In the Footsteps of Robert Louis Stevenson
Certified "Cultural Route of the Council of Europe" in 2015
Robert Louis Stevenson, the author of world-wide bestsellers such as Treasure Island and The Strange Case of Dr Jekyll and Mr Hyde, was not only a renowned man of letters but also a restless traveller. He left his Scottish homeland in search of a climate which would soothe his respiratory illness and ended his days amongst the inhabitants of Samoa, in Oceania. In the meantime he travelled widely in Europe: by canoe from Antwerp to Pontoise in France; on foot in the Cévennes with his donkey, Modestine.
The accounts of Stevenson’s travels in Europe are regarded as genuine ethnographic descriptions of peoples and lands. When he reached the Pacific islands, Stevenson wrote novellas and short stories which give a thoroughly fresh view of the societies of Oceania, which had previously been seen through the lens of colonialism.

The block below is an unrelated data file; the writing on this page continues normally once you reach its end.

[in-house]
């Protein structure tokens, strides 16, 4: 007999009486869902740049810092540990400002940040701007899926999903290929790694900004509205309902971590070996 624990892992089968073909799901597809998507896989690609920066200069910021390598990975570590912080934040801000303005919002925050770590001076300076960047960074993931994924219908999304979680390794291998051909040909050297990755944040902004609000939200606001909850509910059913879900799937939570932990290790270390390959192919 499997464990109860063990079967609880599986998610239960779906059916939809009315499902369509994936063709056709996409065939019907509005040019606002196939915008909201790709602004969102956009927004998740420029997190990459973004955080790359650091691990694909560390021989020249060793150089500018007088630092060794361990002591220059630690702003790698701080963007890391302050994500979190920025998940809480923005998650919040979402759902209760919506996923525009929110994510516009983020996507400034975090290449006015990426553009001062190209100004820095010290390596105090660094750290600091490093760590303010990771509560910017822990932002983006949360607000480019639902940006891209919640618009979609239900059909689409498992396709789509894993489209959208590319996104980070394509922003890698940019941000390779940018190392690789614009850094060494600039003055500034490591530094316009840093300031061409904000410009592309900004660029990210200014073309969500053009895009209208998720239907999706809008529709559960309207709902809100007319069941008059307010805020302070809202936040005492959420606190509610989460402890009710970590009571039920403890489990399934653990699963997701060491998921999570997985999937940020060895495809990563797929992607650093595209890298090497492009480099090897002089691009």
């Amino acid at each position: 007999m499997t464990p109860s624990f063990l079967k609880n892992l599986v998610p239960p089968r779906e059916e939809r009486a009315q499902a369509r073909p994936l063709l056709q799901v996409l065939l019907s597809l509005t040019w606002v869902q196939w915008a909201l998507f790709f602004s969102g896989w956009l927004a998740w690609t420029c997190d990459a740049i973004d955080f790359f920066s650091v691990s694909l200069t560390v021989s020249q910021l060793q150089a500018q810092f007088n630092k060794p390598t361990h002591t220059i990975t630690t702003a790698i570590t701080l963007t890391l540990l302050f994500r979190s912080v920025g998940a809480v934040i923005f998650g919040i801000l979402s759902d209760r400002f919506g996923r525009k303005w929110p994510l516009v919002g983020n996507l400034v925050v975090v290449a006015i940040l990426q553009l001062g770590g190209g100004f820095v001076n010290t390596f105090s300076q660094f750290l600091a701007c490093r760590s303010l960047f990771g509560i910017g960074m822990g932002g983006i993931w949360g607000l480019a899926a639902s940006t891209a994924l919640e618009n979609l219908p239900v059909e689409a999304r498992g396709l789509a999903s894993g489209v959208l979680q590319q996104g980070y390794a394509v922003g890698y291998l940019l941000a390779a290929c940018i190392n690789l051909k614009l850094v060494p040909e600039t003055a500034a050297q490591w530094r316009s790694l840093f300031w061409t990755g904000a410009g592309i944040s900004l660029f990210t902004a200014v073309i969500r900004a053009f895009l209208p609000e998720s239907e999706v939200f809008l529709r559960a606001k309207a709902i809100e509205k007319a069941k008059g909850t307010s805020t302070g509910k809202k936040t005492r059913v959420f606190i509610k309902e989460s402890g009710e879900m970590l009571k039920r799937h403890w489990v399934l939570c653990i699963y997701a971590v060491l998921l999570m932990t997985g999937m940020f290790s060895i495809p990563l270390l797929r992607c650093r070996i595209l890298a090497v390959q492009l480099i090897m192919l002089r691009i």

As a writer, traveller, adventurer and idealist, Stevenson left his mark on the places he visited, through his literary work and his profound compassion for humanity. Today, we can retrace his steps from the Lothian region in Scotland to the Fontainebleau Forest in France or the Antwerp region in Belgium. The traveller can also participate in exhibitions, talks, lectures and activities, some specially targeting children and young people, so as to celebrate the important legacy of Robert Louis Stevenson.
Council of Europe values
Robert Louis Stevenson’s figure represents important values such as openness to others, secularism, support for minorities or the reconciliation of European peoples. For Stevenson travel was not a pretext or an escape, but an opportunity for encounters. The hallmark of this route is its human dimension marked by friendship, and the intention is to demonstrate the existence of a European literary heritage, and thereby encourage the concept of European citizenship.